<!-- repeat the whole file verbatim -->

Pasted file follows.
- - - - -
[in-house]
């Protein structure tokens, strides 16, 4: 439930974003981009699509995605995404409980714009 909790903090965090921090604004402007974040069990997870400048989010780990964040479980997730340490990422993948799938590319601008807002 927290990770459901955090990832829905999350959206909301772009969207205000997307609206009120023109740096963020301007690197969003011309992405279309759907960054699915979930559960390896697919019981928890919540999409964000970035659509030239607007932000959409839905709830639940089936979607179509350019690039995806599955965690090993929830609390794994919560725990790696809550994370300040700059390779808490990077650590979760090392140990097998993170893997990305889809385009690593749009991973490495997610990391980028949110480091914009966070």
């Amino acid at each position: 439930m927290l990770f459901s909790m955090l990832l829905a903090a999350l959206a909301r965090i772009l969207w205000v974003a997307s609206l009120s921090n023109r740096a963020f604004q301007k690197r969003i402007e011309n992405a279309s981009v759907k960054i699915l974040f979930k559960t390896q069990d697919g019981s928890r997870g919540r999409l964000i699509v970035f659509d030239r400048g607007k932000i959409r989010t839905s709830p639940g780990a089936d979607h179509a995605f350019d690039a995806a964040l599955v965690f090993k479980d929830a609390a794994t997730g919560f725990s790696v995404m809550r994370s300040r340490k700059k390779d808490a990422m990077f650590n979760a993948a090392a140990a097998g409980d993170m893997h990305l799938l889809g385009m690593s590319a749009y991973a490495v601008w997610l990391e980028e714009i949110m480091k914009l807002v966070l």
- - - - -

[in-house]
């Protein structure tokens, strides 16, 4: 439930974003981009699509995605995404409980714009 909790903090965090921090604004402007974040069990997870400048989010780990964040479980997730340490990422993948799938590319601008807002 927290990770459901955090990832829905999350959206909301772009969207205000997307609206009120023109740096963020301007690197969003011309992405279309759907960054699915979930559960390896697919019981928890919540999409964000970035659509030239607007932000959409839905709830639940089936979607179509350019690039995806599955965690090993929830609390794994919560725990790696809550994370300040700059390779808490990077650590979760090392140990097998993170893997990305889809385009690593749009991973490495997610990391980028949110480091914009966070």
């Amino acid at each position: 439930m927290l990770f459901s909790m955090l990832l829905a903090a999350l959206a909301r965090i772009l969207w205000v974003a997307s609206l009120s921090n023109r740096a963020f604004q301007k690197r969003i402007e011309n992405a279309s981009v759907k960054i699915l974040f979930k559960t390896q069990d697919g019981s928890r997870g919540r999409l964000i699509v970035f659509d030239r400048g607007k932000i959409r989010t839905s709830p639940g780990a089936d979607h179509a995605f350019d690039a995806a964040l599955v965690f090993k479980d929830a609390a794994t997730g919560f725990s790696v995404m809550r994370s300040r340490k700059k390779d808490a990422m990077f650590n979760a993948a090392a140990a097998g409980d993170m893997h990305l799938l889809g385009m690593s590319a749009y991973a490495v601008w997610l990391e980028e714009i949110m480091k914009l807002v966070l």